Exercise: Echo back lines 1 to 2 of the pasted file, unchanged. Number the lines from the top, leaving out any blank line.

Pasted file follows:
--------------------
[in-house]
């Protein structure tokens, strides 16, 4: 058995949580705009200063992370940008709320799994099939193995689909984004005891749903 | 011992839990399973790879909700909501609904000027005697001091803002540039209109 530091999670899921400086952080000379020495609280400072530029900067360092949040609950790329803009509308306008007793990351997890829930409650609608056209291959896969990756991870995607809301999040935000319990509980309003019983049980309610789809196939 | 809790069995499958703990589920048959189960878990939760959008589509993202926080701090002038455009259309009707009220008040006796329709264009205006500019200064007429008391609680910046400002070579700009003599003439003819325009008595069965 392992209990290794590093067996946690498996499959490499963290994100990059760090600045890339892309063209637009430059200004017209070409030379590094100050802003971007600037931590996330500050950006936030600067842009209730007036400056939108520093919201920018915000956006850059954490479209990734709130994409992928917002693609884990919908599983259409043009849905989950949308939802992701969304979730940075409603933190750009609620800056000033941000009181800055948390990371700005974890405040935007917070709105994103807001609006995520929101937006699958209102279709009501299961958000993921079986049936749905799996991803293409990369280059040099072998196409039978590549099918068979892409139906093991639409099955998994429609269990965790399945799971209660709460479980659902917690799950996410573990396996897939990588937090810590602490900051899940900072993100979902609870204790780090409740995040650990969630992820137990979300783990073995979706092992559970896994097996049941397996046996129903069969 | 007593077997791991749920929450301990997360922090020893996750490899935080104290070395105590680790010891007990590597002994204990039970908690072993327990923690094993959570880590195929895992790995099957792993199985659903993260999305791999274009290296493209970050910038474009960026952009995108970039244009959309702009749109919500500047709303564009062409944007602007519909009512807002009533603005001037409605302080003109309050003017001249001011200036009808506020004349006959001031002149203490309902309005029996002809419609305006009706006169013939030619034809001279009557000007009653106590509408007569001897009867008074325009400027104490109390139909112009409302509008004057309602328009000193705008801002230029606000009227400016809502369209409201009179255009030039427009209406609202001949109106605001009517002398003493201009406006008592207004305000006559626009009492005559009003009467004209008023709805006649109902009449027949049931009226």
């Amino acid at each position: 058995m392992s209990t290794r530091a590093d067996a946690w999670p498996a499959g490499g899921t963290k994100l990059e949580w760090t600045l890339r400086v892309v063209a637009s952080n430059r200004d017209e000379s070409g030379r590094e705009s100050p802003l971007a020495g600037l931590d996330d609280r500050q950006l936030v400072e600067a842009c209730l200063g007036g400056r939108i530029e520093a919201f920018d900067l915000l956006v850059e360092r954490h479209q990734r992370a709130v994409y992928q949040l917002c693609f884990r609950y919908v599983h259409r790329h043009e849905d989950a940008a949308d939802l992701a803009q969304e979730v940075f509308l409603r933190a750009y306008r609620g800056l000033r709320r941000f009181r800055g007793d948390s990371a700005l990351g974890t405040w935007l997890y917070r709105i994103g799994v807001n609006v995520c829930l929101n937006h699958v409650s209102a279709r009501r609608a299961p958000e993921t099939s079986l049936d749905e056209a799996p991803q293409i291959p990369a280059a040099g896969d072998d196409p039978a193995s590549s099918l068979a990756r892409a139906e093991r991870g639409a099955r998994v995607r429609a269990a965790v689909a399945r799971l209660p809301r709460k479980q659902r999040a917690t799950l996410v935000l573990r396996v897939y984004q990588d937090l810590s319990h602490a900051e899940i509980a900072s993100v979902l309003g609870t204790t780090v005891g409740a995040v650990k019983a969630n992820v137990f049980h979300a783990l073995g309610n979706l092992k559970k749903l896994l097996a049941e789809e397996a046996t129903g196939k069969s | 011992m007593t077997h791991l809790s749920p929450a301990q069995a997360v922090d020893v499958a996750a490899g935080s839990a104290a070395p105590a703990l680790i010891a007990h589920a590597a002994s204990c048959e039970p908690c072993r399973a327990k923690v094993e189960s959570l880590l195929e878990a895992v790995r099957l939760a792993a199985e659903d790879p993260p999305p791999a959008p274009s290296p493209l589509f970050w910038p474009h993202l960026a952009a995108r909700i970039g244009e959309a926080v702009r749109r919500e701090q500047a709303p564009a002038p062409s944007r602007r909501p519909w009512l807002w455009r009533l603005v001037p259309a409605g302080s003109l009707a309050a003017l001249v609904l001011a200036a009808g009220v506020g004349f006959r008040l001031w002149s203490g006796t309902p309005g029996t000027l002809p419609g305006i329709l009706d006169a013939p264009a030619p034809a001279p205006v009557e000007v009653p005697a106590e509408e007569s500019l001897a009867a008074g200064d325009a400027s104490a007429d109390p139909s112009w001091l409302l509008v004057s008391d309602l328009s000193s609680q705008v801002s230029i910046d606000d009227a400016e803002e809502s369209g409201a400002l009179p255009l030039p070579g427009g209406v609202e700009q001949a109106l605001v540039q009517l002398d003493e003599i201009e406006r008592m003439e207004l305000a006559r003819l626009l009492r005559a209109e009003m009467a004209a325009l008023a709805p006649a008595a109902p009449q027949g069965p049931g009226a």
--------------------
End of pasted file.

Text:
[in-house]
């Protein structure tokens, strides 16, 4: 058995949580705009200063992370940008709320799994099939193995689909984004005891749903 | 011992839990399973790879909700909501609904000027005697001091803002540039209109 530091999670899921400086952080000379020495609280400072530029900067360092949040609950790329803009509308306008007793990351997890829930409650609608056209291959896969990756991870995607809301999040935000319990509980309003019983049980309610789809196939 | 809790069995499958703990589920048959189960878990939760959008589509993202926080701090002038455009259309009707009220008040006796329709264009205006500019200064007429008391609680910046400002070579700009003599003439003819325009008595069965 392992209990290794590093067996946690498996499959490499963290994100990059760090600045890339892309063209637009430059200004017209070409030379590094100050802003971007600037931590996330500050950006936030600067842009209730007036400056939108520093919201920018915000956006850059954490479209990734709130994409992928917002693609884990919908599983259409043009849905989950949308939802992701969304979730940075409603933190750009609620800056000033941000009181800055948390990371700005974890405040935007917070709105994103807001609006995520929101937006699958209102279709009501299961958000993921079986049936749905799996991803293409990369280059040099072998196409039978590549099918068979892409139906093991639409099955998994429609269990965790399945799971209660709460479980659902917690799950996410573990396996897939990588937090810590602490900051899940900072993100979902609870204790780090409740995040650990969630992820137990979300783990073995979706092992559970896994097996049941397996046996129903069969 | 007593077997791991749920929450301990997360922090020893996750490899935080104290070395105590680790010891007990590597002994204990039970908690072993327990923690094993959570880590195929895992790995099957792993199985659903993260999305791999274009290296493209970050910038474009960026952009995108970039244009959309702009749109919500500047709303564009062409944007602007519909009512807002009533603005001037409605302080003109309050003017001249001011200036009808506020004349006959001031002149203490309902309005029996002809419609305006009706006169013939030619034809001279009557000007009653106590509408007569001897009867008074325009400027104490109390139909112009409302509008004057309602328009000193705008801002230029606000009227400016809502369209409201009179255009030039427009209406609202001949109106605001009517002398003493201009406006008592207004305000006559626009009492005559009003009467004209008023709805006649109902009449027949049931009226």